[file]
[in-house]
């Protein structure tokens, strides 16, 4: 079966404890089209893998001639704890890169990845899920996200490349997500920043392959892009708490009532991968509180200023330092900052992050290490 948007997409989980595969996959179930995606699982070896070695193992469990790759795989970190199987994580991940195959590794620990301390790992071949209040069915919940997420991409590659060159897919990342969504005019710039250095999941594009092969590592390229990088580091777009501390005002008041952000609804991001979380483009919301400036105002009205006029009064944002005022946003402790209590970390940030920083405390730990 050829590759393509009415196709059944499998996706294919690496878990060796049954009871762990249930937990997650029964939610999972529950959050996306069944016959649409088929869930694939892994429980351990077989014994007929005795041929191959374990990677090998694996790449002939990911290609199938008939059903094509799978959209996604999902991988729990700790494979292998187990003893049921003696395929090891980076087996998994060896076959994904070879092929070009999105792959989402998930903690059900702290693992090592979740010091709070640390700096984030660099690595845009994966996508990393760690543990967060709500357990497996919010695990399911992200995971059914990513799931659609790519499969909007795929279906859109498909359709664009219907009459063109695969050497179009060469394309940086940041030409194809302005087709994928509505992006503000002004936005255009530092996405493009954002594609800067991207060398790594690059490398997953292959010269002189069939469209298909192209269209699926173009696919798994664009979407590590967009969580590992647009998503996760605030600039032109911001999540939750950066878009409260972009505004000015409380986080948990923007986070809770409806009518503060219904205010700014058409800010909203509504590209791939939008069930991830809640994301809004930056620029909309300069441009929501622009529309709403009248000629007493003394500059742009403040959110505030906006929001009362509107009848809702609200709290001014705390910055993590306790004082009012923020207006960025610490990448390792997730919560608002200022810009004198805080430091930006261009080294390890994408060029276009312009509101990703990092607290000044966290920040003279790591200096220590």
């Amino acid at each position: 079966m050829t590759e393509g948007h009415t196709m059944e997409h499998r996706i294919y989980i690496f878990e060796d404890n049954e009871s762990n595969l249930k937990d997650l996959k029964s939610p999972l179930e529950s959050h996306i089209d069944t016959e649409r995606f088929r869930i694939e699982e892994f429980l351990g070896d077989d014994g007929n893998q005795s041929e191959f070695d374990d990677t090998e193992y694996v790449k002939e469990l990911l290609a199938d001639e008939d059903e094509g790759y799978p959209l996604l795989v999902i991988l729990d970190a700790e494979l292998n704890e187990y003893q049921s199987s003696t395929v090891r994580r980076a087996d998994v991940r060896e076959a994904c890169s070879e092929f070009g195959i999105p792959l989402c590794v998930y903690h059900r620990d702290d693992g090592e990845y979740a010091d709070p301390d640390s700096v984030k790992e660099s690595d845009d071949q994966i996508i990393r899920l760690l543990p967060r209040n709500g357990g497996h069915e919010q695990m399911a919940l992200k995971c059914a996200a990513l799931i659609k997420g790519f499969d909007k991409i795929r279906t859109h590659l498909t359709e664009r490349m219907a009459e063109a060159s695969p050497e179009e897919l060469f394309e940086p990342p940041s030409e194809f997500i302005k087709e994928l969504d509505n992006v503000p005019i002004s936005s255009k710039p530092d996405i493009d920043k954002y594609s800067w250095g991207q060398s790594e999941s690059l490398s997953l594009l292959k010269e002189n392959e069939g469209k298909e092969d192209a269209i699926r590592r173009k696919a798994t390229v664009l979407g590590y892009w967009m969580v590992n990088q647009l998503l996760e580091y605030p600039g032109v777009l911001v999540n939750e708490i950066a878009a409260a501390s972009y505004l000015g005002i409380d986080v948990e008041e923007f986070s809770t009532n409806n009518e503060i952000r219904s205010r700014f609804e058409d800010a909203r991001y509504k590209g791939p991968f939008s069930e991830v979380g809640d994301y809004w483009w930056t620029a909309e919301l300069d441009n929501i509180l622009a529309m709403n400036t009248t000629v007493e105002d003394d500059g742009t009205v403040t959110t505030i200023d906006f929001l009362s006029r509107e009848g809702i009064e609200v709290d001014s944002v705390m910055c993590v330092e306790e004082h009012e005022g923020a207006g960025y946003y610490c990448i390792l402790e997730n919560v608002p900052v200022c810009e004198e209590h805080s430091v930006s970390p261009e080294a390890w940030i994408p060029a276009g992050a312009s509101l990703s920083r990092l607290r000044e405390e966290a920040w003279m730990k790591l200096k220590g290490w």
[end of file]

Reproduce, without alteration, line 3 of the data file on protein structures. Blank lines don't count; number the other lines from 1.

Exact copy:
């Amino acid at each position: 079966m050829t590759e393509g948007h009415t196709m059944e997409h499998r996706i294919y989980i690496f878990e060796d404890n049954e009871s762990n595969l249930k937990d997650l996959k029964s939610p999972l179930e529950s959050h996306i089209d069944t016959e649409r995606f088929r869930i694939e699982e892994f429980l351990g070896d077989d014994g007929n893998q005795s041929e191959f070695d374990d990677t090998e193992y694996v790449k002939e469990l990911l290609a199938d001639e008939d059903e094509g790759y799978p959209l996604l795989v999902i991988l729990d970190a700790e494979l292998n704890e187990y003893q049921s199987s003696t395929v090891r994580r980076a087996d998994v991940r060896e076959a994904c890169s070879e092929f070009g195959i999105p792959l989402c590794v998930y903690h059900r620990d702290d693992g090592e990845y979740a010091d709070p301390d640390s700096v984030k790992e660099s690595d845009d071949q994966i996508i990393r899920l760690l543990p967060r209040n709500g357990g497996h069915e919010q695990m399911a919940l992200k995971c059914a996200a990513l799931i659609k997420g790519f499969d909007k991409i795929r279906t859109h590659l498909t359709e664009r490349m219907a009459e063109a060159s695969p050497e179009e897919l060469f394309e940086p990342p940041s030409e194809f997500i302005k087709e994928l969504d509505n992006v503000p005019i002004s936005s255009k710039p530092d996405i493009d920043k954002y594609s800067w250095g991207q060398s790594e999941s690059l490398s997953l594009l292959k010269e002189n392959e069939g469209k298909e092969d192209a269209i699926r590592r173009k696919a798994t390229v664009l979407g590590y892009w967009m969580v590992n990088q647009l998503l996760e580091y605030p600039g032109v777009l911001v999540n939750e708490i950066a878009a409260a501390s972009y505004l000015g005002i409380d986080v948990e008041e923007f986070s809770t009532n409806n009518e503060i952000r219904s205010r700014f609804e058409d800010a909203r991001y509504k590209g791939p991968f939008s069930e991830v979380g809640d994301y809004w483009w930056t620029a909309e919301l300069d441009n929501i509180l622009a529309m709403n400036t009248t000629v007493e105002d003394d500059g742009t009205v403040t959110t505030i200023d906006f929001l009362s006029r509107e009848g809702i009064e609200v709290d001014s944002v705390m910055c993590v330092e306790e004082h009012e005022g923020a207006g960025y946003y610490c990448i390792l402790e997730n919560v608002p900052v200022c810009e004198e209590h805080s430091v930006s970390p261009e080294a390890w940030i994408p060029a276009g992050a312009s509101l990703s920083r990092l607290r000044e405390e966290a920040w003279m730990k790591l200096k220590g290490w």